This new code walkthrough by me on Keras.io talks about gradient centralization, a simple trick that can markedly speed up model convergence which is implemented in Keras in literally 10 lines of code. This can both speed up the training process and improve the final generalization performance of DNNs.
Further, this code example also shows the improvements on using Gradient Centralization while training on @Laurence_Moroney 's Horses v Humans dataset.
This was also my first time contributing to Keras examples and many thanks to @fchollet and @Sayak_Paul for helping all along!
Interesting! That worked really well in the example.
I’m not quite getting the intuition for what this does/why it works. What’s your understanding? I think I understand why you keep the last axis, and what this would do with SGD. But it’s less clear when applied through one of these more complex optimizers. Can you summarize your understanding of it (without using the word “Lipschitzness” ).
Thanks so much for taking a look at this example!
Here is my intuition behind this and why it works in the first place after reading the paper especially for this example.
As I understand GC calculates the mean of the column matrices in our gradient matrix and subtract this mean from each column matrices to have zero mean because unlike the first thing we probably thought, normalizing gradients, does not work very well. About how I understand this works, we could say that in an intuitive way (without notation):
weights (with GC) = gradient of L with respect to W matrix (the standard term) - mean x (gradient of L with respect to W matrix)
We can see that our modified weights now can be seen as the projected gradients along; a unit vector with the number of columns in the weight matrix as the dimension. And similar to the intuition behind batch normalization; this would constrict the weight to a hyperplane. So, this would allow us to regularize the weight space and improve the generalization capability specially when there are less examples (like shown in the example). And this would work across all kind of optimizers, right?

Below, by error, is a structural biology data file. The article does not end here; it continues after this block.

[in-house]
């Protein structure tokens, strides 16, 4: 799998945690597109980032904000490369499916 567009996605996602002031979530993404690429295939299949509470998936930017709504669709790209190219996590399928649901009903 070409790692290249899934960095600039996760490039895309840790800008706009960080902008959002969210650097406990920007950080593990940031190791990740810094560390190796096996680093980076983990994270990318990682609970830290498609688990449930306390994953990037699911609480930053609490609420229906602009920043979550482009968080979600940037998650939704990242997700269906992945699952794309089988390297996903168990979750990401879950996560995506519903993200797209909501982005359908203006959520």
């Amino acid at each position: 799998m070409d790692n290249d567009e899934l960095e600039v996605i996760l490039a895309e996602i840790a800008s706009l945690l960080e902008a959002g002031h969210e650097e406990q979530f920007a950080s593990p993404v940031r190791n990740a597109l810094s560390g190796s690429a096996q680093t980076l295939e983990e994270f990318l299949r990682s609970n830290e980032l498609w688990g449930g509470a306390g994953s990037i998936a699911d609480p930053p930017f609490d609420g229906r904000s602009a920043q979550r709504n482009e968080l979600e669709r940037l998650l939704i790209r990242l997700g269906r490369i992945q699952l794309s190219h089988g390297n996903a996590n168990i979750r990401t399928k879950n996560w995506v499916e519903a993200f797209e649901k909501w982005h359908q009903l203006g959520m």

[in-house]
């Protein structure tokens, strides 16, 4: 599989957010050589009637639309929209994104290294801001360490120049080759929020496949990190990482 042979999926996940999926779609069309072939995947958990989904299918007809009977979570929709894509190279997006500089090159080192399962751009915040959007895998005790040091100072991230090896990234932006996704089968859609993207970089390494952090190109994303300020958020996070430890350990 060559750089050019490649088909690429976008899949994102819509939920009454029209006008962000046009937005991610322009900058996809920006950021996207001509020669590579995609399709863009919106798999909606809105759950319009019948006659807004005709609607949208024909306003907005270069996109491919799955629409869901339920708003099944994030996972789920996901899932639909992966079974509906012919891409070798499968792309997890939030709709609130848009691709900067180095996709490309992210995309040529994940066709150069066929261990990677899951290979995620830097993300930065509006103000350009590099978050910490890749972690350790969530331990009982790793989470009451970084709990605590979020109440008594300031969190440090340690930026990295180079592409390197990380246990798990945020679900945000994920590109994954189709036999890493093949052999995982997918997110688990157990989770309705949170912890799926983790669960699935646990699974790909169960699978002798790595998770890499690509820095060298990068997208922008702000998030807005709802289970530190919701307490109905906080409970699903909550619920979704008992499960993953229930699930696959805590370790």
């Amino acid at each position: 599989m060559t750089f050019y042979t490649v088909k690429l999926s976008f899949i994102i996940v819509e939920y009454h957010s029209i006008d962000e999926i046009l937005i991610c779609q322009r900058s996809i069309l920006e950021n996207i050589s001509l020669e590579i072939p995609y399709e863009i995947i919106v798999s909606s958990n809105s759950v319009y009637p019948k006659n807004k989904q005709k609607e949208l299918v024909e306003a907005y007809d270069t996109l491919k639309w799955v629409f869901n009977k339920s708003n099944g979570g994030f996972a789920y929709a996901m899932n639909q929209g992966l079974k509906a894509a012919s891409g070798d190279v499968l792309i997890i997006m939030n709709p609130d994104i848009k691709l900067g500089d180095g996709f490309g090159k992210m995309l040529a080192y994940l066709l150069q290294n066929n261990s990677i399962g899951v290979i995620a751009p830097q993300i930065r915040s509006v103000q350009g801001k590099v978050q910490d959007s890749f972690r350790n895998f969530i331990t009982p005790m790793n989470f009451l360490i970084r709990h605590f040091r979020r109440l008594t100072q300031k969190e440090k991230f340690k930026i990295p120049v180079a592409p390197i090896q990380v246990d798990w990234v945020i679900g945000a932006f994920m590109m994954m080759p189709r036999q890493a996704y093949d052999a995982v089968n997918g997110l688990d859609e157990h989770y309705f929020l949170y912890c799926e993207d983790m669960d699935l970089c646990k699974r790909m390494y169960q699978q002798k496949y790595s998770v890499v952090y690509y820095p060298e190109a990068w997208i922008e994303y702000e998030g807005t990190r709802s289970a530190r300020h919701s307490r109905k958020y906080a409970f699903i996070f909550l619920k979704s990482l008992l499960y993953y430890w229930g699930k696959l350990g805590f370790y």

The paper also talks about regularizing output feature space, if we use GC to update weights for SGD based optimizers, for a feature x and x + some scalar, the paper derives that change of output activation caused is only dependent on the scalar and the mean of initial weights, not the final weights. So if the mean for initial weights is very close to 0, we end up with making the output feature space more robust to variations in training data. This would also work on complex optimizers derived from SGD.
Apart of this in my opinion another major aspect showed by the original paper in section 4.2 is when they try to compare original loss and the constrained loss to show how the optimization can be smoothened out reducing training time, howveer they straight up derive this with Lipschitzness, unlike others for which I shared my understanding of them geometrically.